Monday, 11 March 2013

Finding Light in Darkness by Susan Cadley

"I wish I could show you, when you are lonely or in darkness, the astonishing light of your own being." Hafiz

Have you ever been awakened from a deep sleep frightened and shaky from a nightmare? If so, the first thing you probably did was to turn on the light. When the light is turned on, the scary imaginings disappear and we are calmed eventually.

Being in darkness in our waking life can encompass many things including; depression, feeling stuck, lost, experiencing grief, or unending anxiety. When we feel hopeless, faithless, and empty it may seem we cannot even reach for the light, though it is always available to us.

I was recently listening to a radio show called “Speaking of Faith” on NPR about spirituality and recovery. The guest was a Native American from the Lakota tribe in South Dakota, named Basil Braveheart. Basil talked about his alcoholism and the last 30 years being in recovery. What struck me most about what Basil shared was his culture’s belief in embracing darkness, or in his words making it a “relative”, a member of his family by acknowledging it as his greatest teacher. He said that for him, this is when answers appeared and miracles occurred.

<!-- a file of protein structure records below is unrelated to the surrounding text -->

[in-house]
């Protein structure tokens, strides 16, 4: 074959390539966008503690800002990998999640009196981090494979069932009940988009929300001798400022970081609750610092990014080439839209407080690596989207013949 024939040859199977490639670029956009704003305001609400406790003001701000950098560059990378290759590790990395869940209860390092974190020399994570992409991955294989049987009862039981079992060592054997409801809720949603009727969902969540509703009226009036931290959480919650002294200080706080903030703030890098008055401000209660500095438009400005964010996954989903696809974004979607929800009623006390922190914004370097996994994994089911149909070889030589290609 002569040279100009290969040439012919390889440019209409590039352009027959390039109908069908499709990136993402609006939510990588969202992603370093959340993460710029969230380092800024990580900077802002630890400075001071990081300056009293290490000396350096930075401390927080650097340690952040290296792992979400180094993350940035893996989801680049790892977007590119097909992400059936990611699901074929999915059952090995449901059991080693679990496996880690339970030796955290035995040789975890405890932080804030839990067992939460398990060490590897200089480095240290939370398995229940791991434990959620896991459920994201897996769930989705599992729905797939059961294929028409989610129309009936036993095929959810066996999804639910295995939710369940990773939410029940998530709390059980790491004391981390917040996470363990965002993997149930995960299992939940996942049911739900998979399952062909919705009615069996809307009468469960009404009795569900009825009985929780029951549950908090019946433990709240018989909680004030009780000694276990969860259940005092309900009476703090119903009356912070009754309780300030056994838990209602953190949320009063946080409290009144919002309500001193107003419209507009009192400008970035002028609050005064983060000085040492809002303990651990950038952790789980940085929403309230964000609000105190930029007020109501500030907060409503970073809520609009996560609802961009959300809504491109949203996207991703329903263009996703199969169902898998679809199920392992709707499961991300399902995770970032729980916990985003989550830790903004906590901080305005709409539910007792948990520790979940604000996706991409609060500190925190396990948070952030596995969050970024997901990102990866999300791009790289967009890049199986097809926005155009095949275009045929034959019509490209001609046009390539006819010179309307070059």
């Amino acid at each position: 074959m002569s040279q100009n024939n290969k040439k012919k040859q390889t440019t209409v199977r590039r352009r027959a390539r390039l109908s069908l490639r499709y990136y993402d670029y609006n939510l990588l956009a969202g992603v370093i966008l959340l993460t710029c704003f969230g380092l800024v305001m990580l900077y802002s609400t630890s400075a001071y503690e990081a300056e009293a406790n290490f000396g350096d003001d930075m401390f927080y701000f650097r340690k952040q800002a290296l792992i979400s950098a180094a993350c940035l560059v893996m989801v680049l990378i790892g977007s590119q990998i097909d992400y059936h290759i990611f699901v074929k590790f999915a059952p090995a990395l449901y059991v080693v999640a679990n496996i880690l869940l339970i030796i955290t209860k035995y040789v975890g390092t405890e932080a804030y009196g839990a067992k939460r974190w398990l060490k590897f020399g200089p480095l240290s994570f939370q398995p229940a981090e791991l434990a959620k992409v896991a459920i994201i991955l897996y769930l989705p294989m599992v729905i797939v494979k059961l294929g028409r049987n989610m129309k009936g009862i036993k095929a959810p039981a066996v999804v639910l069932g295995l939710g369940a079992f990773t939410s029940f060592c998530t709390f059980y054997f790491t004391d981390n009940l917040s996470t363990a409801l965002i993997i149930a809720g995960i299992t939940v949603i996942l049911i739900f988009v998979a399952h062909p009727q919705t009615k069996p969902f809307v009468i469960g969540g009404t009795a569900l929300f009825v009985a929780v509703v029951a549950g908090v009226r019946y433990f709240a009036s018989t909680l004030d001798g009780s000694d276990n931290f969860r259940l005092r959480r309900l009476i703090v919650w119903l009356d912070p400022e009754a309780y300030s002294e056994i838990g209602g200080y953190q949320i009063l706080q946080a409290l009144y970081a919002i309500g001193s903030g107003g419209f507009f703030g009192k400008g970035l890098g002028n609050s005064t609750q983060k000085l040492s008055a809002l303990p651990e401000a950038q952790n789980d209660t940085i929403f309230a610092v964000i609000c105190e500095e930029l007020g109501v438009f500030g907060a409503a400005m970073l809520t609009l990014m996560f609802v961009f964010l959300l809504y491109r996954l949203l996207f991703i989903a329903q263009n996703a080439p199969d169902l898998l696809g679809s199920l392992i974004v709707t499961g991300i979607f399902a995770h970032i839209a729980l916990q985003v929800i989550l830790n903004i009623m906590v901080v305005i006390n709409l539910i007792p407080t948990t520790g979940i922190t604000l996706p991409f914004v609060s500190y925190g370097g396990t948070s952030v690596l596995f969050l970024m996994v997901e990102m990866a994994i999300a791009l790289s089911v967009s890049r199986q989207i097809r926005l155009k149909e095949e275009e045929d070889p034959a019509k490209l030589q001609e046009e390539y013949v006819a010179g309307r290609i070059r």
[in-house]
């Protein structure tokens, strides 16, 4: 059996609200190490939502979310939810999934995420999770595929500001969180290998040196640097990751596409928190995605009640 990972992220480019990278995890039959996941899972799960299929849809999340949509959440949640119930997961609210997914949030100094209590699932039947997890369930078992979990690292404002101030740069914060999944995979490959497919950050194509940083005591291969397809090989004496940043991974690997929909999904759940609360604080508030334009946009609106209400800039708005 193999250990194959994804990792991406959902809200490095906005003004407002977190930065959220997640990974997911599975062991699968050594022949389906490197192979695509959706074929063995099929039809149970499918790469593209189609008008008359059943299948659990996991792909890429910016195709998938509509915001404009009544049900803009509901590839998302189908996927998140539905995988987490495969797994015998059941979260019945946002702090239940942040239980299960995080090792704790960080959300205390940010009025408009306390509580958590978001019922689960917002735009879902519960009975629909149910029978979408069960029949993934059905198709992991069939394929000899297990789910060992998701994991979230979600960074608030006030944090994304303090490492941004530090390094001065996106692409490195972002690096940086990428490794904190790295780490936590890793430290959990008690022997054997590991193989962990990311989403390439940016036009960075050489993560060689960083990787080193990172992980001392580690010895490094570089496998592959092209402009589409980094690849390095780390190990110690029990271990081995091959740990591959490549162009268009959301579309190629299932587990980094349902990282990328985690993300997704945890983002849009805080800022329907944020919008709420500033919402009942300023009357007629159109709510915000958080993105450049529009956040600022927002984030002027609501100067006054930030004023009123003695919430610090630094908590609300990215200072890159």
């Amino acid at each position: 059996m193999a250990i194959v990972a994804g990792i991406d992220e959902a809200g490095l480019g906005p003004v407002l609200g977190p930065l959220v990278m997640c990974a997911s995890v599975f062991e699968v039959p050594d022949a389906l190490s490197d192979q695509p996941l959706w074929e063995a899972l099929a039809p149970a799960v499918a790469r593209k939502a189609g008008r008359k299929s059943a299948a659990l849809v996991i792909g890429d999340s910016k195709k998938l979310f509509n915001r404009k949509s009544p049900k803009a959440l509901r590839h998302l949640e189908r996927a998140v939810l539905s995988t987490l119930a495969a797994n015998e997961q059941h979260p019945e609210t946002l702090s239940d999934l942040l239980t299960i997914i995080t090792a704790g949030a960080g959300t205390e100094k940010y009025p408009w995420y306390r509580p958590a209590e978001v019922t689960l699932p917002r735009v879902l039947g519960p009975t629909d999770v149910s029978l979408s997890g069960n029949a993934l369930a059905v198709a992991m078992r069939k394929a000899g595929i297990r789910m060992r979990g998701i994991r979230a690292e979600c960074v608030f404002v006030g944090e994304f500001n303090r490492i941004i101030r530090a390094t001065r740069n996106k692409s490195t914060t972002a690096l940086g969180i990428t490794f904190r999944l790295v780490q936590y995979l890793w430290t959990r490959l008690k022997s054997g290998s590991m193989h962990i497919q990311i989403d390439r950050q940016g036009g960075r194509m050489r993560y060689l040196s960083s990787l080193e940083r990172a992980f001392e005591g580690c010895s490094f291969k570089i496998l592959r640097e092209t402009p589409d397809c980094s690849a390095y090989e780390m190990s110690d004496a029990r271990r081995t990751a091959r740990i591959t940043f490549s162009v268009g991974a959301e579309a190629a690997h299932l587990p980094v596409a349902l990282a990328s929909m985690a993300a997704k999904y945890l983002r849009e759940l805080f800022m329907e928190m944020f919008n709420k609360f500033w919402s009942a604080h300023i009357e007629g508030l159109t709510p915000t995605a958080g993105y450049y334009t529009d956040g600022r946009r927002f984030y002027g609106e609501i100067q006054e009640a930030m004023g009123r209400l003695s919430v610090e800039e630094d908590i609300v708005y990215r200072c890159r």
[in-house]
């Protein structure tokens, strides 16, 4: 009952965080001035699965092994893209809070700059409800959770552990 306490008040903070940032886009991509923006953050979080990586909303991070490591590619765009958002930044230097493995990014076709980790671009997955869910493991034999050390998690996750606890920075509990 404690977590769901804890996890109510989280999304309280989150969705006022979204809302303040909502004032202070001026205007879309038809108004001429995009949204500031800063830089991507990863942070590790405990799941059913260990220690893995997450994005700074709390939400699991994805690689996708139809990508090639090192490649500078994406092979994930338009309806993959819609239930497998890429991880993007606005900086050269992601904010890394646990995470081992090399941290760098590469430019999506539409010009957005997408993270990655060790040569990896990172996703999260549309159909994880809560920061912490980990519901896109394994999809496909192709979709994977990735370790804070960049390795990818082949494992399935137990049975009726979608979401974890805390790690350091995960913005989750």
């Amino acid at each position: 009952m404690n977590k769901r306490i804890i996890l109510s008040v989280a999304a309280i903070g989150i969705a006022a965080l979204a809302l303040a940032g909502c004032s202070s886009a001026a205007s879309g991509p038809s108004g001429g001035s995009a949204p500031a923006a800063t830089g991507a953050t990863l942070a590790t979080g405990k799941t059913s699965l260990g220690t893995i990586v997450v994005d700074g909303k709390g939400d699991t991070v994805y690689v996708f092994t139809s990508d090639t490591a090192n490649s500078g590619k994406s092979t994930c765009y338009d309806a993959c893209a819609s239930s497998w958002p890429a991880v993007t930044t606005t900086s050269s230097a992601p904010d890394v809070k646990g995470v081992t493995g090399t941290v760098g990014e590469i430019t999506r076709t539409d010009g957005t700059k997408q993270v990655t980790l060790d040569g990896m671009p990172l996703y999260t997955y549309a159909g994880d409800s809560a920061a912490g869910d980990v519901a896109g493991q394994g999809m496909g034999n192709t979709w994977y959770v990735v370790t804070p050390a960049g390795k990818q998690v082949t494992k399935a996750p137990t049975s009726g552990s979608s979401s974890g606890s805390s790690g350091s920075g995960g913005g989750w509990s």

If you find yourself in a dark place, next time try to be aware and stop yourself from finding the fast fix. Sit with it a while and allow the message it has for you to appear. You can learn about who you are in this lost place. Your soul may be stopping you in your tracks for a reason. Listen.

The most common fear about acknowledging darkness is that it will never leave but quite the opposite is true. By ignoring it, it has to get louder to get your attention. It may feel as if you’re not moving, however there is greater force at work under the surface, a force that supports you on your path always. Marianne Williamson in her book Everyday Grace reminds us that “There is a light in all of us.” When we forget this, it is time to reach out to a friend, a favorite book, a community, to take your hand and help you see in the dark. When things feel hopeless, others can hold out hope for until you find your inner light again.

The dawn eventually returns.


Susan is a Licensed Psychotherapist and Soul Coach and sole proprietor of Living From Within, LLC. Through counseling, coaching, creative workshops, book studies, and writing, Susan guides you to hear and live the messages of your soul.

3 comments:

  1. Thank you, Susan. Thank you especially for sharing Basil Braveheart's thoughts. The positive thinking movement has greatness to it, but sometimes it feels like chains. This way is much truer.

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  2. Ah yes, Susan. This is very much part of my more recent journey into finding home in myself. Your words resonated with me deeply. Thank you.

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